Whether you’re already using independent consultants, interim managers or contractors to deliver change within your business, or if you’re about to embark on doing so, engaging an interim provider can be an excellent way to gain access to the best talent in the market.
It goes without saying that the best providers should invest significant time and effort into getting to know your business but here are five more things you should expect from your interim provider:
1. That they treat their candidates well.
A harmonious relationship between the provider and the interim keeps the interim happy and avoids unnecessary disruption to the assignment. Ensure that there are no pay issues, that the provider is prompt and efficient with contract updates and renewals and that there is a regular feedback loop. A poor relationship between the interim and provider is problematic and, at worst, we’ve seen candidates turn down contract extensions from being disgruntled at the provider.
Learn more about the Laudale approach with our Candidate Commitment
2. That they are both fast and thorough
The need for speed is always apparent in the interim market and your provider should have a fast and efficient but thorough selection and referencing process. This is a fine balance but professional firms get it right. Good interim providers usually know the interim – have often engaged them previously and/or have been referred by a trusted contact. They will screen effectively and only represent quality candidates who meet a high professional standard.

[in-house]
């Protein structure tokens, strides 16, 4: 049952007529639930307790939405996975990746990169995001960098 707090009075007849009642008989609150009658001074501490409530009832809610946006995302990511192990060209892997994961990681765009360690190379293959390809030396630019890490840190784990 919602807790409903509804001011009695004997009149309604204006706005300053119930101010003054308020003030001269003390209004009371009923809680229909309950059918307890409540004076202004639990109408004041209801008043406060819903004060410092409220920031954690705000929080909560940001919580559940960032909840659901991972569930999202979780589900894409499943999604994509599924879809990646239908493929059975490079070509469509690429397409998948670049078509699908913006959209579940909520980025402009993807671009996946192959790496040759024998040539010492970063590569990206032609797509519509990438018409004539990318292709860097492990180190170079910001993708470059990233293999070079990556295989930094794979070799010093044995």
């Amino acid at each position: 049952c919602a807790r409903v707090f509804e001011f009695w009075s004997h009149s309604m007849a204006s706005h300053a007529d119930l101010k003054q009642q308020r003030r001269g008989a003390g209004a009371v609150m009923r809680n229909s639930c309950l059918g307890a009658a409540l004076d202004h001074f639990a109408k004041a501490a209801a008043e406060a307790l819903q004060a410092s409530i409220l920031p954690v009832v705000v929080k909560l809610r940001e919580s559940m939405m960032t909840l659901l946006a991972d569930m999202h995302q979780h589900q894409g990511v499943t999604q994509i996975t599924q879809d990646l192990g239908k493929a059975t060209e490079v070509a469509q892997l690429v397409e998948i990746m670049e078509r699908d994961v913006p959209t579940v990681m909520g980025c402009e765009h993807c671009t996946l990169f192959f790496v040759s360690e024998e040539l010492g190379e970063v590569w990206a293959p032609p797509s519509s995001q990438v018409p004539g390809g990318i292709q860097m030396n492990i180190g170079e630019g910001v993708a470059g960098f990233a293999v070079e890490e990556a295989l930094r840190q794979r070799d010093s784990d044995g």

3. To know their market.
Your provider should truly know the domain in which they are providing interims. They should be very well networked, understand the nature of the work and have a track record placing on similar engagements. Good providers will also be able to give up to date and accurate benchmark data like market rates and availability.
4. To know the rules and comply
Good providers will be completely up to date and compliant with things like tax and data legislation and this will be reflected in the nature of the engagement and in the accompanying contract.
5. Provide a snapshot of who’s available
Your provider should be able to supply example profiles to give you a flavour of the types of interim available in the market. This won’t cost anything and can be done anonymously. Be pragmatic with this – if your requirements are extra niche, give your provider a day or so to pull something considered together plus, good providers will want to get permission from the interim to share their details whether it’s anonymous or not.
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